Our ground is heavy clay, which is hard going, especially if you’re digging up the old raspberry bed, which hasn’t been dug over this century. All the raspberries we ate off the plot were from the EU. The new ones nearby may well not be. Dismal though that is to contemplate, the broad beans in this picture, which we’re eating already, are still in the EU. The potatoes and onions behind them are still in the EU but most likely will be eaten outside it.
In the picture here we have been translated six days into the future, where you can see horticulture is already very different. My botanical partners are Pameli Benham, Deborah Harvey, and David Johnson. Together we make up the IsamBards and are conducting walks round University of Bristol Botanic Garden, with specially written poems, at 11.00 and 2.00 this coming Sunday. If you’re in the area come along. And ten days in the future at 7.00 at The Folk House will be the launch of The Ladies and Gentlemen of the Dead. At which I’ll be helped along by the excellent combination of Melanie Branton, Ben Banyard, and Deborah Harvey.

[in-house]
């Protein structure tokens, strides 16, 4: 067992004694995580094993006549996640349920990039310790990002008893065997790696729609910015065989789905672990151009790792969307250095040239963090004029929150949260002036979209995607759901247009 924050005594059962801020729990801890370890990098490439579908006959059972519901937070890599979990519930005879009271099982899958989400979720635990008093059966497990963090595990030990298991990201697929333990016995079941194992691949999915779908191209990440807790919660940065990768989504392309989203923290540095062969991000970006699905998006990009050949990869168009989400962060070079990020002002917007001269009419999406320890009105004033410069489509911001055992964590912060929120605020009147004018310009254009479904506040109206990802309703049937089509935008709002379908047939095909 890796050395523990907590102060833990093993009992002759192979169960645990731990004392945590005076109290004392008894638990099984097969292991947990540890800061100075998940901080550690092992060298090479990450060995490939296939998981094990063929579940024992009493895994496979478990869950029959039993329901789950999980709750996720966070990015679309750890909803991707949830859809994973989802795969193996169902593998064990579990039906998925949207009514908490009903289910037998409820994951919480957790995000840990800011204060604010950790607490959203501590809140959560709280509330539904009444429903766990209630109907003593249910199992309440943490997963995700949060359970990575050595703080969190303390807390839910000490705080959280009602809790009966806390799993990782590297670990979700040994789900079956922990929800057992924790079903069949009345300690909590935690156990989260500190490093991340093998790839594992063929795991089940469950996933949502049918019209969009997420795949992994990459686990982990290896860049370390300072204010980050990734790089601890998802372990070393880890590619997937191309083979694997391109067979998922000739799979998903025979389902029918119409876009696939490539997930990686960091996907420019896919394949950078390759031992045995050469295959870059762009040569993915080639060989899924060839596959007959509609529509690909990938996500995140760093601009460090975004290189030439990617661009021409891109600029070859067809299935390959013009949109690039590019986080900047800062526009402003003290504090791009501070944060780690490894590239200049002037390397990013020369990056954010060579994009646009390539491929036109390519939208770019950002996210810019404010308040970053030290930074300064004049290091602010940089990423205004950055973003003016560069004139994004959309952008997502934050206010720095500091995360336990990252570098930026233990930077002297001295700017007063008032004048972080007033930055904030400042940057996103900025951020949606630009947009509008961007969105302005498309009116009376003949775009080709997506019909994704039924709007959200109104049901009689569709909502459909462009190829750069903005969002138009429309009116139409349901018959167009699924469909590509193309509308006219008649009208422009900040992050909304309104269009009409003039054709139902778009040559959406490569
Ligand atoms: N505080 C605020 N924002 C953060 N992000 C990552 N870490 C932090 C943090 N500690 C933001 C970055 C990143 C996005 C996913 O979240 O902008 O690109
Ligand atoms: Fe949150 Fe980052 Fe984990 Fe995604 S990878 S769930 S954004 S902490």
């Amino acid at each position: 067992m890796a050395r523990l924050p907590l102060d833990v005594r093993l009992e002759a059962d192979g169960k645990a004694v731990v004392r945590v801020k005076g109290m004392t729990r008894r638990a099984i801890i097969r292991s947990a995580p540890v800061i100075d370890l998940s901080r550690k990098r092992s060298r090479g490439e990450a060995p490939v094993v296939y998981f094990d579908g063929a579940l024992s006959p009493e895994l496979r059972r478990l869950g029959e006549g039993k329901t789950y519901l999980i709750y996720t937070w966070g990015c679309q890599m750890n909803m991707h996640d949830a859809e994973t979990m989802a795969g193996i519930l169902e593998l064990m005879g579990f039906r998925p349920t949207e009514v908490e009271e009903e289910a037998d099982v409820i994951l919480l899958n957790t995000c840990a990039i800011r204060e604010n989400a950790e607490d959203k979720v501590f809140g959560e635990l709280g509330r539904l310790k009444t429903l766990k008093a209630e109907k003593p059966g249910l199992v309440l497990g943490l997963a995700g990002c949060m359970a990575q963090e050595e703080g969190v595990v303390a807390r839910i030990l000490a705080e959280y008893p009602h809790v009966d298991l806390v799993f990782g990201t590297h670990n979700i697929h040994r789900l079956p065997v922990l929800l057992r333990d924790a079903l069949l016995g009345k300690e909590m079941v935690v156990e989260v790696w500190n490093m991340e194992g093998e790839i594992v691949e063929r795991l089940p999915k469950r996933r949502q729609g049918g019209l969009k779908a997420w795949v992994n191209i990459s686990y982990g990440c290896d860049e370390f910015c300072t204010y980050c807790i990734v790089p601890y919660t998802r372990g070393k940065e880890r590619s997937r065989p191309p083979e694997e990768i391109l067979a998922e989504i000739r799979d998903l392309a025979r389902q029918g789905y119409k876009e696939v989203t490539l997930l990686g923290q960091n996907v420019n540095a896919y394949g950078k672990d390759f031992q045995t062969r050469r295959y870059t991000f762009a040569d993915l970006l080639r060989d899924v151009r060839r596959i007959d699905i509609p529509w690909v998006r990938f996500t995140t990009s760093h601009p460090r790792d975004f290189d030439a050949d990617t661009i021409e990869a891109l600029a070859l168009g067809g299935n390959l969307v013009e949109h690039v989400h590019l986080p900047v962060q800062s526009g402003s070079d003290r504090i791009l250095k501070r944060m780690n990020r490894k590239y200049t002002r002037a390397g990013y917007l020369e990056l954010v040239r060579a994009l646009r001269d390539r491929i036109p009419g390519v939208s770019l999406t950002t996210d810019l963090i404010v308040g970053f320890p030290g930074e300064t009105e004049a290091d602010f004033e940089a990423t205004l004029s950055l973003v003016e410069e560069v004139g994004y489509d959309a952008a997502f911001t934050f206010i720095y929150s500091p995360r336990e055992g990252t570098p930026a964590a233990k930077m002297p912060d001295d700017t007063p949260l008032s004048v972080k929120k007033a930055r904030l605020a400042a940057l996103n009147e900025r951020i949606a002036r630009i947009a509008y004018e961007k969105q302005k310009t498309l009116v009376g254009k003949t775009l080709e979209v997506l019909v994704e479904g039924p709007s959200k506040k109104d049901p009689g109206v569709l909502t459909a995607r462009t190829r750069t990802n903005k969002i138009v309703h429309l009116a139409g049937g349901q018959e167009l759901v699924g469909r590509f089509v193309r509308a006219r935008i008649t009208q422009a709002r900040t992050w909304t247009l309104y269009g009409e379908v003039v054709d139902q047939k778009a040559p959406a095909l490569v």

But today was digging up raspberries. Among the old roots, dandelion, bindweed tormentil, slugs and worms, were bits of clay pipe, oyster shell, and old glass. And as once in a while there is, there was a smooth white stone.
The first row begins like all the others.
Spade by spade, day by day, the first row’s dug.
The next bed begins in just the same way
with the first spade in the first row again.
Our third bed, half dug now, will be broad beans.
Turned earth and hard ground alike are marked out.
Subsequent beds haven’t been plotted yet
though there’s a rough plan for the next season.
Sometimes you dig things up: a smooth white stone
a button, row by row and year by year.